The opinion of the court was delivered by: Honorablelarryalanburns United States District Judge
ORDER ADOPTING REPORT AND RECOMMENDATION
Taylor filed a habeas petition on May 21, 2010 challenging his civil commitment to the California Department of Mental Health pursuant to the Sexually Violent Predator Act. The petition was referred to Magistrate Judge Lewis for a report and recommendation. Judge Lewis issued a thorough and well-reasoned R&R on August 12, 2011 recommending that Taylor's petition be denied in its entirety. This Order ADOPTS that recommendation.
This Court has jurisdiction to review the R&R pursuant to Rule 72 of the Federal Rules of Civil Procedure. "The district judge must determine de novo any part of the magistrate judge's disposition that has been properly objected to. The district court may accept, reject, or modify the recommended disposition; receive further evidence; or return the matter to the magistrate judge with instructions." Fed. R. Civ. P. 72(b)(3). The district judge "must review the magistrate judge's findings and recommendations de novo if objection is made, but not otherwise." United States v. Reyna-Tapia, 328 F.3d 1114, 1121 (9th Cir. 2003) (en banc).
Because Taylor is a prisoner and is proceeding pro se, the Court construes his pleadings liberally and affords him the benefit of any doubt. See Karim-Panahi v. L.A. Police Dep't, 839 F.2d 621, 623 (9th Cir. 1988). That said, "[p]ro se litigants must follow the same rules of procedure that govern other litigants." King v. Atiyeh, 814 F.2d 565, 567 (9th Cir. 1987). That includes opposing Judge Lewis's R&R, which Taylor failed to do by the date allowed (September 9, 2011) even though he was warned that "failure to file objections with[in] the specified time may waive the right to raise those objections on appeal . . . ." (R&R at 20.)
Taylor's petition asserts five claims, each of which Judge Lewis's R&R considers in substantial detail and finds inadequate. Taylor's failure to oppose the R&R lends gravity to Judge Lewis's conclusions, which the Court has carefully reviewed and here affirms. First, the fact that the SVPA's commitment protocol was not formally adopted through the Administrative Procedures Act is not a violation of federal due process entitling Taylor to habeas relief. The denial of this claim was neither contrary to, nor an unreasonable application of, clearly established federal law. Second, Taylor's ineffective assistance of counsel claims (all five) fail to provide a basis for habeas relief under Strickland v. Washington, 466 U.S. 668, 687 (1984), for the reasons Judge Lewis gives in his R&R. Third, there is no clearly established federal law that bars the SVPA from placing the burden on Taylor to show he is no longer a danger to society before his commitment may be terminated. In fact, as the R&R explains, to the extent there is clearly established federal law on this issue, it cuts against Taylor's position. See, e.g., Jones v. United States, 463 U.S. 354, 356--57 (1983). Taylor's fourth claim is that the SVPA violates the federal guarantee of equal protection because it treats defendants like him differently from offenders civilly committed under other statutory schemes. The appellate court's denial of this claim was objectively reasonable, and indeed, the Ninth Circuit has respected the distinction California draws between mentally disordered offenders and SVPA detainees. See Hubbart v. Knapp, 379 F.3d 773, 781--82 (9th Cir. 2004). Finally, Taylor's fifth claim-that the SVPA violates ex post facto principles--- is without merit in light of Seiling v. Young, 531 U.S. 250 (2001) and Kansas v. Hendricks, 521 U.S. 346 (1997).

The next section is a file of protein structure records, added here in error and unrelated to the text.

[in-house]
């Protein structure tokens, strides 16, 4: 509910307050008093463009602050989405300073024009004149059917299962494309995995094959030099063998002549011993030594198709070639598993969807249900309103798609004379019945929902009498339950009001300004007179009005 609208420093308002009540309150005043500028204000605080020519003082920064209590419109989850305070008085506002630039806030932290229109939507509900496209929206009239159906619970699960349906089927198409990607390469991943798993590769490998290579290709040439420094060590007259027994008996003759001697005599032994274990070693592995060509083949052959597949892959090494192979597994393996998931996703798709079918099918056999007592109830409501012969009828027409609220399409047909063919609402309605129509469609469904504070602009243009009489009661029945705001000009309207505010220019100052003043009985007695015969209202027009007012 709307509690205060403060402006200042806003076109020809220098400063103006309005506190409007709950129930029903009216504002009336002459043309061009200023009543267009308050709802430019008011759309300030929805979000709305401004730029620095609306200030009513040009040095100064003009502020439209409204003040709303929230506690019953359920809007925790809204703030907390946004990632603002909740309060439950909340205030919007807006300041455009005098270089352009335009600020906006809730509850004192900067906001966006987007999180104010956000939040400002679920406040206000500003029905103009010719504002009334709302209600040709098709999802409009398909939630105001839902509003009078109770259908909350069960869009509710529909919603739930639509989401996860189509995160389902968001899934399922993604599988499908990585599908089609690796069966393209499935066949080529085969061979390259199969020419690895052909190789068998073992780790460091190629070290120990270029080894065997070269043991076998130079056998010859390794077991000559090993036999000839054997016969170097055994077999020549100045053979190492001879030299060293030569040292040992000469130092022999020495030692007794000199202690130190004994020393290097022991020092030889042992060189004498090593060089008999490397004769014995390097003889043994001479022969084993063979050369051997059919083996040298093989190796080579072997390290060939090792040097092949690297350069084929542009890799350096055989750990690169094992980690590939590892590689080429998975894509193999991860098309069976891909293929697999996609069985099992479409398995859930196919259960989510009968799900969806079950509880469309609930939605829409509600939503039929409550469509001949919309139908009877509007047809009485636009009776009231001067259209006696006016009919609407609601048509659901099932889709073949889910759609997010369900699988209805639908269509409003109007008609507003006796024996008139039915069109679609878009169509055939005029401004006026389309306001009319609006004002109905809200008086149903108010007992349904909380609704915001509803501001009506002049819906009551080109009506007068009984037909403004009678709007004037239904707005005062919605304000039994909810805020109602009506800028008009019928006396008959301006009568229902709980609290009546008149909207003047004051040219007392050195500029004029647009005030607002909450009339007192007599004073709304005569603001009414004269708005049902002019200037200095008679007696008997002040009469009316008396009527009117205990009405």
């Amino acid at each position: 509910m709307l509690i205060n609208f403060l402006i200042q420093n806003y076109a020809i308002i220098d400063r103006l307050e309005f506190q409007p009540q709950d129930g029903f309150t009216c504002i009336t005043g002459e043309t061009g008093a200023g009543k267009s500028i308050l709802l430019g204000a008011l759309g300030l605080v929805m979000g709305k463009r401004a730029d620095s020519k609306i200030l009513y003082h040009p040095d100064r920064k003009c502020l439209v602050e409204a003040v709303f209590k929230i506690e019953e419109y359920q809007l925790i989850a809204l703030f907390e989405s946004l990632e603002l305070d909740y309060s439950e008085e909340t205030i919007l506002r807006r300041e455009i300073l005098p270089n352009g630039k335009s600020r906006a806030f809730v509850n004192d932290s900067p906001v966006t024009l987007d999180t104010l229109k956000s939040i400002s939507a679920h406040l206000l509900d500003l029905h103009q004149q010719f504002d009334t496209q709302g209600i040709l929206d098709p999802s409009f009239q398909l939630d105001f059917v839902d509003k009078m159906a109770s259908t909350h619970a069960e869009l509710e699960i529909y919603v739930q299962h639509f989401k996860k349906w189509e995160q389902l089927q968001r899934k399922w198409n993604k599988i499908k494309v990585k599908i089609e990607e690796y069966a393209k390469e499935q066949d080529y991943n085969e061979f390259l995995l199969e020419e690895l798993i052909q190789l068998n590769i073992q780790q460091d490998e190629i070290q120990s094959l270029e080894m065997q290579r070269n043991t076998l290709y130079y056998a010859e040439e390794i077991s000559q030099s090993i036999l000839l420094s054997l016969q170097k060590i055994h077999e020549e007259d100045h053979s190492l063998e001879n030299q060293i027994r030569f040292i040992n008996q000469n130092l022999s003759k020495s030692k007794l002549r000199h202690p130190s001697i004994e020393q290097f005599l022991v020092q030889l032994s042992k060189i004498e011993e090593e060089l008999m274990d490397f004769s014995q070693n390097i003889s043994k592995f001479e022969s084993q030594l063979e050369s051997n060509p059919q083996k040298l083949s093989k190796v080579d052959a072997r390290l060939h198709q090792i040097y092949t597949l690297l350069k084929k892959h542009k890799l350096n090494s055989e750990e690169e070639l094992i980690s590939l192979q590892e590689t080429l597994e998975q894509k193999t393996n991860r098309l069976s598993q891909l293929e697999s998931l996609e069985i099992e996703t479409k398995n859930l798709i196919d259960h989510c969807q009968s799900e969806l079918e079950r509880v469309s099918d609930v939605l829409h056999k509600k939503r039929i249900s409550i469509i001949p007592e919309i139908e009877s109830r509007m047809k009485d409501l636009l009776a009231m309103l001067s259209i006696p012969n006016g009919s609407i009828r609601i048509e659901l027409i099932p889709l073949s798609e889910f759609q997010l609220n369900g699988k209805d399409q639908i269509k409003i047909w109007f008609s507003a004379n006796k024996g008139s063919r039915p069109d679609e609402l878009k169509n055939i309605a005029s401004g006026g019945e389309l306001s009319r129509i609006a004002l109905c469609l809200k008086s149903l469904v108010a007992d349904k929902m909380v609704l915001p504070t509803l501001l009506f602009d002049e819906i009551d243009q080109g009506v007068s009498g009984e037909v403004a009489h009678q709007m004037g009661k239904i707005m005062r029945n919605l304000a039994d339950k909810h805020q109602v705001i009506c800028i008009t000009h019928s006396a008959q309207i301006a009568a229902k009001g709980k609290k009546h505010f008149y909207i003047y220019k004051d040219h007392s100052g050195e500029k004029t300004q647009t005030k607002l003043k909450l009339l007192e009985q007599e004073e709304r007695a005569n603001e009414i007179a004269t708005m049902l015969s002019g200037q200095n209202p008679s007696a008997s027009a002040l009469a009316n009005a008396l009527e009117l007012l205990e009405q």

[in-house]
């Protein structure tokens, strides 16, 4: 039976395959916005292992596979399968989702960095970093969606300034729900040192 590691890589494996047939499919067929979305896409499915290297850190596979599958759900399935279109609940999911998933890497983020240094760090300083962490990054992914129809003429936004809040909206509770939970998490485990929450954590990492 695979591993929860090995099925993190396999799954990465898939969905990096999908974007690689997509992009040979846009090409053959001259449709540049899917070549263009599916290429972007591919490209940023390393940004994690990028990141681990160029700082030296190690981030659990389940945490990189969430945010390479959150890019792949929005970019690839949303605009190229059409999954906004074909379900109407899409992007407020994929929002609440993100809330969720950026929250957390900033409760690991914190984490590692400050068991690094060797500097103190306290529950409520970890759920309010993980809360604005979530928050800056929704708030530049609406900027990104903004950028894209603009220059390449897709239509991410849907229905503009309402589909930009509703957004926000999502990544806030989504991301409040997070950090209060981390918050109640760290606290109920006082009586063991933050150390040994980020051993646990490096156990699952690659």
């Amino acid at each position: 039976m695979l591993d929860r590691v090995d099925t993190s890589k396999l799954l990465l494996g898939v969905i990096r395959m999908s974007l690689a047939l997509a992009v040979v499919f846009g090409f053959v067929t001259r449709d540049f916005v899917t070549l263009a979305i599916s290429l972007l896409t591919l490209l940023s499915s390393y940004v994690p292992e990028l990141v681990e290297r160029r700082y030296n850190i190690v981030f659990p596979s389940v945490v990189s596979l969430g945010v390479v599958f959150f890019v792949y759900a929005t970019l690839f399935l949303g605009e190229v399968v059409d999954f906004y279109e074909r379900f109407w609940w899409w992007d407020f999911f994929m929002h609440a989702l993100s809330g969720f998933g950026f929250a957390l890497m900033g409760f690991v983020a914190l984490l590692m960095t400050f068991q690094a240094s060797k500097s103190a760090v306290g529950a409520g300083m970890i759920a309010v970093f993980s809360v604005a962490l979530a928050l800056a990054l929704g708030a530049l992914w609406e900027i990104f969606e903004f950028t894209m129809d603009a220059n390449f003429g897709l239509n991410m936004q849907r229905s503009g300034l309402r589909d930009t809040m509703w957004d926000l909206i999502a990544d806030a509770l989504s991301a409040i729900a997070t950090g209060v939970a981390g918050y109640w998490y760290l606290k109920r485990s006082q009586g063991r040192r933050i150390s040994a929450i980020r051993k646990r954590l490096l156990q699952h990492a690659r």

The Court ADOPTS the R&R and DENIES Taylor's petition in its entirety. Because Taylor hasn't made a "substantial showing of the denial of a constitutional right," a certificate of appealability is DENIED. 28 U.S.C. § 2253(c)(2); see also Miller-El v. Cockrell, 537 U.S. 322, 327 (2003) (articulating standard for issuance of a certificate of appealability).
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